Plaintiff’s “Every Exposure” and “Cumulative Exposure” Theories Unreliable; Various Plaintiff’s Experts Excluded

WASHINGTON — Defendant Scapa Dryer Fabrics, Inc. filed motions to exclude the plaintiff’s exposure and causation experts in this mesothelioma death matter. The Ninth Circuit remanded this matter for a new trial after finding that the District Court failed to make appropriate determinations under Daubert and Federal Rule of Evidence 702 in allowing expert testimony. The plaintiff alleged asbestos exposures during work at the Crown-Zellerbach Pulp and Paper Mill in Camas, WA. The plaintiff worked with dryer felts, among other products, in his time at the Camas Mill from 1968-2001. Now the District Court found that the “every exposure” and “cumulative exposure” theories were unreliable, and granted the defendant’s motion in part, precluding testimony of the plaintiff’s epidemiology and occupational medicine experts along with quantitative testimony from the plaintiff’s industrial hygienist.

Scapa challenged the testimony of the plaintiff’s exposure experts and the studies on which they relied. Scapa argued that the conditions under which the plaintiff’s experts analyzed fiber release were not sufficiently similar enough to the conditions at the Camas Mill where the plaintiff worked. The court denied this motion, determining that Scapa’s concerns went to the weight of evidence, not the admissibility. However, the court precluded quantitative testimony from the plaintiff’s industrial hygienist, finding that there was no adequate methodology supporting the industrial hygienist’s estimated exposure range.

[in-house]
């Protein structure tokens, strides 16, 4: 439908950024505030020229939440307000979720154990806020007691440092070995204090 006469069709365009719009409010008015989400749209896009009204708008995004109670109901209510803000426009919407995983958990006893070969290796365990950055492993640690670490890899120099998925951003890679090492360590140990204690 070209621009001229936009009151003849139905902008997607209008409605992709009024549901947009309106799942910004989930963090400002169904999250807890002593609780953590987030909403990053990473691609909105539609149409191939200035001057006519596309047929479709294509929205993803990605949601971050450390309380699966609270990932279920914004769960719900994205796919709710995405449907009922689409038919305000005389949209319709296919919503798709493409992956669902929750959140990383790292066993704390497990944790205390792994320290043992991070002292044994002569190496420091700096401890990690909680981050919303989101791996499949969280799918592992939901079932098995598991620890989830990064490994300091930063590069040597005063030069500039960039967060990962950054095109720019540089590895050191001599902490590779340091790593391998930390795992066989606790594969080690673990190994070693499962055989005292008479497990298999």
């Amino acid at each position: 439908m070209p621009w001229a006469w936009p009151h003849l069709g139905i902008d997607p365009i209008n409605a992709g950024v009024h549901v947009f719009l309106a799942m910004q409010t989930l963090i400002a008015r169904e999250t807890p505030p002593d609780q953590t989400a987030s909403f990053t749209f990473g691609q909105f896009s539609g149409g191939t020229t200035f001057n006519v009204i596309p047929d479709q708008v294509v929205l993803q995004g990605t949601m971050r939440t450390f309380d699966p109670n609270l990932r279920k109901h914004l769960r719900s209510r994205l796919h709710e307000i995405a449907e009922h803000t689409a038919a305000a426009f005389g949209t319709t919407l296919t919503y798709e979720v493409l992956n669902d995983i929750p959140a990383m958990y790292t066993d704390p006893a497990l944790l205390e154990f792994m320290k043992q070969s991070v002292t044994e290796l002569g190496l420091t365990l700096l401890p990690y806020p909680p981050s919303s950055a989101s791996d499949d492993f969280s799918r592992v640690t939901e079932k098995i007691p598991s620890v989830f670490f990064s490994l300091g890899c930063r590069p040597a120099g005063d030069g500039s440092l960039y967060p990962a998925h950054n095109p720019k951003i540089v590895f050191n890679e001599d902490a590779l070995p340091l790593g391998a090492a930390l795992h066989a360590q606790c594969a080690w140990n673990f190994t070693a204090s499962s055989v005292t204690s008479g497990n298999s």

In analyzing Scapa’s motion to exclude the plaintiff’s causation experts, the court went through the body of law that exists that has determined that “every exposure” and “cumulative exposure” theories were unreliable. The court determined that “both theories lack sufficient support in facts and data and thus are not the product of reliable principles and methods as required by 702.” Having made that determination, the court looked at each causation expert’s opinion to determine whether it relied on those theories. It granted Scapa’s motion as to the plaintiff’s epidemiology expert, concluding that the expert did not consider disqualifying any of the plaintiff’s asbestos exposures in determining his disease course. Further, the court granted Scapa’s motion as to its occupational medicine expert, who opined that “any exposure that an individual suffered that were in addition to ambient air levels … would, on a more likely than not basis, have been a substantial factor in causing the alleged disease.” The court determined that this language was nearly identical to previously excluded “every exposure” opinions in prior decisions, and that it was the expert’s general opinion, and not specific to the plaintiff.

Read the full decision here.